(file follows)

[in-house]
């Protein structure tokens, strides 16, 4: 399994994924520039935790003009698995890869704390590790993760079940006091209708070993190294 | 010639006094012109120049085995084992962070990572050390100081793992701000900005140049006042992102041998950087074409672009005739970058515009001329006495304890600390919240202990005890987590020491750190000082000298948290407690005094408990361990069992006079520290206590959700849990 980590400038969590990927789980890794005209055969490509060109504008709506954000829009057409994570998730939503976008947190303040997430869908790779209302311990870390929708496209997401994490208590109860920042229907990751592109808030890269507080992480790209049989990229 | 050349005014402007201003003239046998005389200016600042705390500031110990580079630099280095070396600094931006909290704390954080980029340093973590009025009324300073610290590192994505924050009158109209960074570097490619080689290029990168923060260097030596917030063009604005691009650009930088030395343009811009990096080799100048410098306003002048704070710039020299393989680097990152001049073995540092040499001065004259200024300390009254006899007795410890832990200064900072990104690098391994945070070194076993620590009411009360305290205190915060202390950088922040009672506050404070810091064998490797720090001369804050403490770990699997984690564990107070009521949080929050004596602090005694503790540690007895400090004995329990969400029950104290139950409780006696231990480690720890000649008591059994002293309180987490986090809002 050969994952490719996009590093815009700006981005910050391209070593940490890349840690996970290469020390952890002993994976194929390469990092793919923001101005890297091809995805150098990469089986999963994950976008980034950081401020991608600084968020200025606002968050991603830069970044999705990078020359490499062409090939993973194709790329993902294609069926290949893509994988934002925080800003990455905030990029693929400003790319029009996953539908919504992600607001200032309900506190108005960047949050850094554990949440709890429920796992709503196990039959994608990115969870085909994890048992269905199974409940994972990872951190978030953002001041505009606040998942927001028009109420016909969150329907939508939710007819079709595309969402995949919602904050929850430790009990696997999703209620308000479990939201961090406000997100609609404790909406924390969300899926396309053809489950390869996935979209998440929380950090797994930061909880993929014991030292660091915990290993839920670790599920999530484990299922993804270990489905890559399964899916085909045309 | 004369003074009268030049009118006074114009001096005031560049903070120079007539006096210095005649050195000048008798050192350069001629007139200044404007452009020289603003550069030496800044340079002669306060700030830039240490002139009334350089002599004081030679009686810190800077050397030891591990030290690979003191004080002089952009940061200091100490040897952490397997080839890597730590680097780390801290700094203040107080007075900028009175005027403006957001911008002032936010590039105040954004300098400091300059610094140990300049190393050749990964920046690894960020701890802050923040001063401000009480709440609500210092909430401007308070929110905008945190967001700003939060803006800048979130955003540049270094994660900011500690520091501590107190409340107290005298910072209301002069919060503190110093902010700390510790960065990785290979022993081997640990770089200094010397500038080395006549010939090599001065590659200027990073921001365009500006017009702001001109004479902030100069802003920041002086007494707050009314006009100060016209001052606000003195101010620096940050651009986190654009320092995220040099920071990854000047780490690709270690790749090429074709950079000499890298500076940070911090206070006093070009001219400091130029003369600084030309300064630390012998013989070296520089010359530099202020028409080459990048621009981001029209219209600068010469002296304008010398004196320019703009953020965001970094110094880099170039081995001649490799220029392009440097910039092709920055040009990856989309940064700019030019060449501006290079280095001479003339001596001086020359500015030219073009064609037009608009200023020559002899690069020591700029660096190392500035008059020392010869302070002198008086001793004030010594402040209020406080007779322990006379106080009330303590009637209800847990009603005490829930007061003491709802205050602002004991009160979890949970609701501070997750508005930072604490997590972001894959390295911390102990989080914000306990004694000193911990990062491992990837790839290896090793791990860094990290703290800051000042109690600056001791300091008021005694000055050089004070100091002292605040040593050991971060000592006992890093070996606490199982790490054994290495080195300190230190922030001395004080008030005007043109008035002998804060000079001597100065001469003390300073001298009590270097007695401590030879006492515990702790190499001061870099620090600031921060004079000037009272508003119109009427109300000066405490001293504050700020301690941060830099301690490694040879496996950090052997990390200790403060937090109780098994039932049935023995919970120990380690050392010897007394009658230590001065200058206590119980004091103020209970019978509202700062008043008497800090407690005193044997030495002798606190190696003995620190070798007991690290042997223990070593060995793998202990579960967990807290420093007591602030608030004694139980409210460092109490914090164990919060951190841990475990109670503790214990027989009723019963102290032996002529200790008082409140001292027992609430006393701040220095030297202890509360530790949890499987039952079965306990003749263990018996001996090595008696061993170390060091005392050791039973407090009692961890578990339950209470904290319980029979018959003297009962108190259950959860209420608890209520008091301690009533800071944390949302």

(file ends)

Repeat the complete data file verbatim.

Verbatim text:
[in-house]
């Protein structure tokens, strides 16, 4: 399994994924520039935790003009698995890869704390590790993760079940006091209708070993190294 | 010639006094012109120049085995084992962070990572050390100081793992701000900005140049006042992102041998950087074409672009005739970058515009001329006495304890600390919240202990005890987590020491750190000082000298948290407690005094408990361990069992006079520290206590959700849990 980590400038969590990927789980890794005209055969490509060109504008709506954000829009057409994570998730939503976008947190303040997430869908790779209302311990870390929708496209997401994490208590109860920042229907990751592109808030890269507080992480790209049989990229 | 050349005014402007201003003239046998005389200016600042705390500031110990580079630099280095070396600094931006909290704390954080980029340093973590009025009324300073610290590192994505924050009158109209960074570097490619080689290029990168923060260097030596917030063009604005691009650009930088030395343009811009990096080799100048410098306003002048704070710039020299393989680097990152001049073995540092040499001065004259200024300390009254006899007795410890832990200064900072990104690098391994945070070194076993620590009411009360305290205190915060202390950088922040009672506050404070810091064998490797720090001369804050403490770990699997984690564990107070009521949080929050004596602090005694503790540690007895400090004995329990969400029950104290139950409780006696231990480690720890000649008591059994002293309180987490986090809002 050969994952490719996009590093815009700006981005910050391209070593940490890349840690996970290469020390952890002993994976194929390469990092793919923001101005890297091809995805150098990469089986999963994950976008980034950081401020991608600084968020200025606002968050991603830069970044999705990078020359490499062409090939993973194709790329993902294609069926290949893509994988934002925080800003990455905030990029693929400003790319029009996953539908919504992600607001200032309900506190108005960047949050850094554990949440709890429920796992709503196990039959994608990115969870085909994890048992269905199974409940994972990872951190978030953002001041505009606040998942927001028009109420016909969150329907939508939710007819079709595309969402995949919602904050929850430790009990696997999703209620308000479990939201961090406000997100609609404790909406924390969300899926396309053809489950390869996935979209998440929380950090797994930061909880993929014991030292660091915990290993839920670790599920999530484990299922993804270990489905890559399964899916085909045309 | 004369003074009268030049009118006074114009001096005031560049903070120079007539006096210095005649050195000048008798050192350069001629007139200044404007452009020289603003550069030496800044340079002669306060700030830039240490002139009334350089002599004081030679009686810190800077050397030891591990030290690979003191004080002089952009940061200091100490040897952490397997080839890597730590680097780390801290700094203040107080007075900028009175005027403006957001911008002032936010590039105040954004300098400091300059610094140990300049190393050749990964920046690894960020701890802050923040001063401000009480709440609500210092909430401007308070929110905008945190967001700003939060803006800048979130955003540049270094994660900011500690520091501590107190409340107290005298910072209301002069919060503190110093902010700390510790960065990785290979022993081997640990770089200094010397500038080395006549010939090599001065590659200027990073921001365009500006017009702001001109004479902030100069802003920041002086007494707050009314006009100060016209001052606000003195101010620096940050651009986190654009320092995220040099920071990854000047780490690709270690790749090429074709950079000499890298500076940070911090206070006093070009001219400091130029003369600084030309300064630390012998013989070296520089010359530099202020028409080459990048621009981001029209219209600068010469002296304008010398004196320019703009953020965001970094110094880099170039081995001649490799220029392009440097910039092709920055040009990856989309940064700019030019060449501006290079280095001479003339001596001086020359500015030219073009064609037009608009200023020559002899690069020591700029660096190392500035008059020392010869302070002198008086001793004030010594402040209020406080007779322990006379106080009330303590009637209800847990009603005490829930007061003491709802205050602002004991009160979890949970609701501070997750508005930072604490997590972001894959390295911390102990989080914000306990004694000193911990990062491992990837790839290896090793791990860094990290703290800051000042109690600056001791300091008021005694000055050089004070100091002292605040040593050991971060000592006992890093070996606490199982790490054994290495080195300190230190922030001395004080008030005007043109008035002998804060000079001597100065001469003390300073001298009590270097007695401590030879006492515990702790190499001061870099620090600031921060004079000037009272508003119109009427109300000066405490001293504050700020301690941060830099301690490694040879496996950090052997990390200790403060937090109780098994039932049935023995919970120990380690050392010897007394009658230590001065200058206590119980004091103020209970019978509202700062008043008497800090407690005193044997030495002798606190190696003995620190070798007991690290042997223990070593060995793998202990579960967990807290420093007591602030608030004694139980409210460092109490914090164990919060951190841990475990109670503790214990027989009723019963102290032996002529200790008082409140001292027992609430006393701040220095030297202890509360530790949890499987039952079965306990003749263990018996001996090595008696061993170390060091005392050791039973407090009692961890578990339950209470904290319980029979018959003297009962108190259950959860209420608890209520008091301690009533800071944390949302």